See all of these characters come to life in Pittsburgh Ballet Theatre’s The Nutcracker, on stage through Dec. 27, at the Benedum Center. Get your seats here.
The Nutcracker is one of the grandest ballets in Pittsburgh Ballet Theatre’s repertoire: Five lavish scene changes, 170 characters and costumes per performance, a total cast of 30 professional and nearly 150 student dancers. Falling snow, magic tricks, characters that come alive and dance after virtuoso dance. As she prepares for her 12th holiday season with PBT, principal dancer Alexandra Kochis crystallizes her five favorite moments from this supremely detailed production.
1. “The last few notes of the first act overture. It is a piece of music that perfectly captures the joy and the excitement and anticipation of Christmas Eve Day and the last few notes are both a perfectly satisfied ending as well as an open ended invitation to all the good things that are to come.”
>>> Listen to some of the Act I overture in this video:
2. “The lift Marie does with Drosselmeyer in the beginning of the battle scene. It is at a moment in the ballet when everything in Marie’s world is in flux – flying apart and growing out of proportion. She sees her Uncle Drosselmeyer and it is as if he is the one familiar rock to which she can cling. They rush together and he lifts her, spiraling, high above the chaos and the mayhem and the danger. It is a beautiful metaphor as well as a striking visual. Plus it’s tons of fun to do.”
3. “After the battle scene, the stage and the story begin their shift into the Snow Scene. This is my favorite music of the ballet. Tchaikovsky’s score is lush and romantic and soaring. Terry’s libretto here perfectly mirrors the wonder and the magic of the music. The Nutcracker is transformed back to his human form of the Nephew and he announces himself to Marie. I absolutely love this moment as Marie. He is kneeling before you and you gently touch his newly exposed, no longer disfigured face. I get to gaze into my partner’s eyes with this gorgeous music building all around us. It’s a magical moment that I get to relive over and over. So romantic!”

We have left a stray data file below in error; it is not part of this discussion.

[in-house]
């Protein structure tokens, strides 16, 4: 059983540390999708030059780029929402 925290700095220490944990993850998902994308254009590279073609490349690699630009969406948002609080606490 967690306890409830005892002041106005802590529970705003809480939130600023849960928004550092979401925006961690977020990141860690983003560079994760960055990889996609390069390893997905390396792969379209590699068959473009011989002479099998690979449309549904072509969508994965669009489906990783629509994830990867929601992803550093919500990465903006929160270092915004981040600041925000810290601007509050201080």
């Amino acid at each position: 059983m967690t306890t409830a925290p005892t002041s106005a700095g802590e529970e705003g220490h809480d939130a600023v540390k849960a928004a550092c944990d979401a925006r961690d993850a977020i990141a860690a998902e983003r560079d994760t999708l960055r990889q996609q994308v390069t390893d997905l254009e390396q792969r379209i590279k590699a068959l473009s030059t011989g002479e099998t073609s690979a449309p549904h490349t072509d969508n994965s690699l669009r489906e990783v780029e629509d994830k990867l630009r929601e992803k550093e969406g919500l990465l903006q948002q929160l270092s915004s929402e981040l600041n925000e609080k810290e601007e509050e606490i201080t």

4. “Dancing the finale of the Waltz of the Flowers as Marie. You have a diagonal of soaring grand jetes that culminates with a reuniting with the Nephew and a final, joyous dance together. It is a celebration of happiness and movement and music and each time I do it, I am reminded why it is that I do what I do.”
5. “Seeing the little bees’ faces as they wait on the sides for their entrances during the second act. They are so tiny and so focused and so proud of the part they get to play amidst all these grownup, real-live ballerinas.”
Find your own favorite moments at Pittsburgh Ballet Theatre’s The Nutcracker, onstage Dec. 1-27, at the Benedum Center. Tickets start at just $28. Find your seats here.
Every year, on the Sunday closest to Christmas, Dr. Myra Balok carries on a family tradition that now spans more than forty years and three generations.
It all started in 1970 when Dr. Balok first experienced the magic of The Nutcracker with her baby daughter Shelley at one of Pittsburgh Ballet Theatre’s early performances at the Pittsburgh Playhouse. Over the next 40 years, Dr. Balok went on to share that first Nutcracker experience with each of her eight children and 14 grandchildren.
From the Pittsburgh Playhouse, to Heinz Hall, and now the Benedum Center, Dr. Balok’s Nutcracker tradition runs nearly as long as Pittsburgh Ballet Theatre has performed the production. For Dr. Balok, however, the magic of The Nutcracker only gets richer.